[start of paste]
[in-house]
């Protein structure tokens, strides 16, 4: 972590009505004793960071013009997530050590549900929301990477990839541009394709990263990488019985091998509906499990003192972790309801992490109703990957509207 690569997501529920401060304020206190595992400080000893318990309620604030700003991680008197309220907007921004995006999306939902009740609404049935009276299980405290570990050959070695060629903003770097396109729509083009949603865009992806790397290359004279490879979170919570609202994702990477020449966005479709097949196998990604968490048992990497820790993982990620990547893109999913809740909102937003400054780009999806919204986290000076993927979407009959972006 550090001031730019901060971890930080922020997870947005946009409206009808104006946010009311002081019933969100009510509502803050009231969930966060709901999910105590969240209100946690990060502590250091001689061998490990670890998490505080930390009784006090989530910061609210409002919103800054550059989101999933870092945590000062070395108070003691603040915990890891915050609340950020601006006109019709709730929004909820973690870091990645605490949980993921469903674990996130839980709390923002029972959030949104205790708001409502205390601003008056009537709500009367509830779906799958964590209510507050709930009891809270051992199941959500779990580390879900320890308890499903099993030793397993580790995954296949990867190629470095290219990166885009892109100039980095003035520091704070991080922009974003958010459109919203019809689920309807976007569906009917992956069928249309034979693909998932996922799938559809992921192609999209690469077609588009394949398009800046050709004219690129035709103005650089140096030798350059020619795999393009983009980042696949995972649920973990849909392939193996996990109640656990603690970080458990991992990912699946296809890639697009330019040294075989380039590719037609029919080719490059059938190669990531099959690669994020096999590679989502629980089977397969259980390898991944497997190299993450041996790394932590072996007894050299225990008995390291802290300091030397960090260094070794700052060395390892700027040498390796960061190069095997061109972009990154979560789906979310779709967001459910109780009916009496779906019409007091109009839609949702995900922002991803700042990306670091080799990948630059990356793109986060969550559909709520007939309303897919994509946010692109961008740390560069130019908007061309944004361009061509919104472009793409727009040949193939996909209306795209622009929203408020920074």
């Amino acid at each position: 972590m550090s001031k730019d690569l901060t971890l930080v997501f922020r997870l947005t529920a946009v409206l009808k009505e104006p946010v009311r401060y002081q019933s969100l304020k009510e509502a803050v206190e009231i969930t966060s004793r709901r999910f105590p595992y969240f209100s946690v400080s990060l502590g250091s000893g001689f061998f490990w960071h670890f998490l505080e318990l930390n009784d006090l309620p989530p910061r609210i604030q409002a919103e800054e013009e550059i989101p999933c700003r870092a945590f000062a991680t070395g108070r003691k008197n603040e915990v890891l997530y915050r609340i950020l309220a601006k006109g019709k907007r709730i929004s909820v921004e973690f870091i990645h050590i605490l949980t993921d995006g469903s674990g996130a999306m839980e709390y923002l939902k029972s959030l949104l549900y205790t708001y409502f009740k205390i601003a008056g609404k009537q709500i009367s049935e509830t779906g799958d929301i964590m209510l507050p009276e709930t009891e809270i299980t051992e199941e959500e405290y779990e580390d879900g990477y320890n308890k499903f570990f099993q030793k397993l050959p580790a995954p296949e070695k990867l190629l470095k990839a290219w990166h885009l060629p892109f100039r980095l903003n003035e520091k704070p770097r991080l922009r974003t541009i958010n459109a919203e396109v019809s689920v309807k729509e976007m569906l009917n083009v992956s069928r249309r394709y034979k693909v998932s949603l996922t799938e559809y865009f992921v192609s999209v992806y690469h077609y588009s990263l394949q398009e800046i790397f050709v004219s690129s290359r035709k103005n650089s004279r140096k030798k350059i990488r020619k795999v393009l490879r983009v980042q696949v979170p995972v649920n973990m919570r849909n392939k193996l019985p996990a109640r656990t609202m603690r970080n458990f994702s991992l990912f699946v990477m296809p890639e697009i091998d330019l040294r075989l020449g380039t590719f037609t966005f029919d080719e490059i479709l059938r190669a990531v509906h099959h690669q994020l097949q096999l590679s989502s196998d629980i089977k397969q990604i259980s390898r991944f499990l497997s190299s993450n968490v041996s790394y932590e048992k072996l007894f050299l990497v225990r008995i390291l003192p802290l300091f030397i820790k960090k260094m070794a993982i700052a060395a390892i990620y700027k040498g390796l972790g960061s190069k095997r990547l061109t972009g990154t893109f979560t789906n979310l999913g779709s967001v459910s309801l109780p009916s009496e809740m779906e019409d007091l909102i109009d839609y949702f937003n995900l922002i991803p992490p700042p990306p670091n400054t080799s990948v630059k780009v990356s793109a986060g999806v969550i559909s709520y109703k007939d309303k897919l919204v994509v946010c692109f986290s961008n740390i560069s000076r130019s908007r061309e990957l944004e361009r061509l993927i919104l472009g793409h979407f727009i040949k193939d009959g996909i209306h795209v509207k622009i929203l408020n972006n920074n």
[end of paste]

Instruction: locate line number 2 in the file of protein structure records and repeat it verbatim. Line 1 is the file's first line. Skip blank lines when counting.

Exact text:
């Protein structure tokens, strides 16, 4: 972590009505004793960071013009997530050590549900929301990477990839541009394709990263990488019985091998509906499990003192972790309801992490109703990957509207 690569997501529920401060304020206190595992400080000893318990309620604030700003991680008197309220907007921004995006999306939902009740609404049935009276299980405290570990050959070695060629903003770097396109729509083009949603865009992806790397290359004279490879979170919570609202994702990477020449966005479709097949196998990604968490048992990497820790993982990620990547893109999913809740909102937003400054780009999806919204986290000076993927979407009959972006 550090001031730019901060971890930080922020997870947005946009409206009808104006946010009311002081019933969100009510509502803050009231969930966060709901999910105590969240209100946690990060502590250091001689061998490990670890998490505080930390009784006090989530910061609210409002919103800054550059989101999933870092945590000062070395108070003691603040915990890891915050609340950020601006006109019709709730929004909820973690870091990645605490949980993921469903674990996130839980709390923002029972959030949104205790708001409502205390601003008056009537709500009367509830779906799958964590209510507050709930009891809270051992199941959500779990580390879900320890308890499903099993030793397993580790995954296949990867190629470095290219990166885009892109100039980095003035520091704070991080922009974003958010459109919203019809689920309807976007569906009917992956069928249309034979693909998932996922799938559809992921192609999209690469077609588009394949398009800046050709004219690129035709103005650089140096030798350059020619795999393009983009980042696949995972649920973990849909392939193996996990109640656990603690970080458990991992990912699946296809890639697009330019040294075989380039590719037609029919080719490059059938190669990531099959690669994020096999590679989502629980089977397969259980390898991944497997190299993450041996790394932590072996007894050299225990008995390291802290300091030397960090260094070794700052060395390892700027040498390796960061190069095997061109972009990154979560789906979310779709967001459910109780009916009496779906019409007091109009839609949702995900922002991803700042990306670091080799990948630059990356793109986060969550559909709520007939309303897919994509946010692109961008740390560069130019908007061309944004361009061509919104472009793409727009040949193939996909209306795209622009929203408020920074």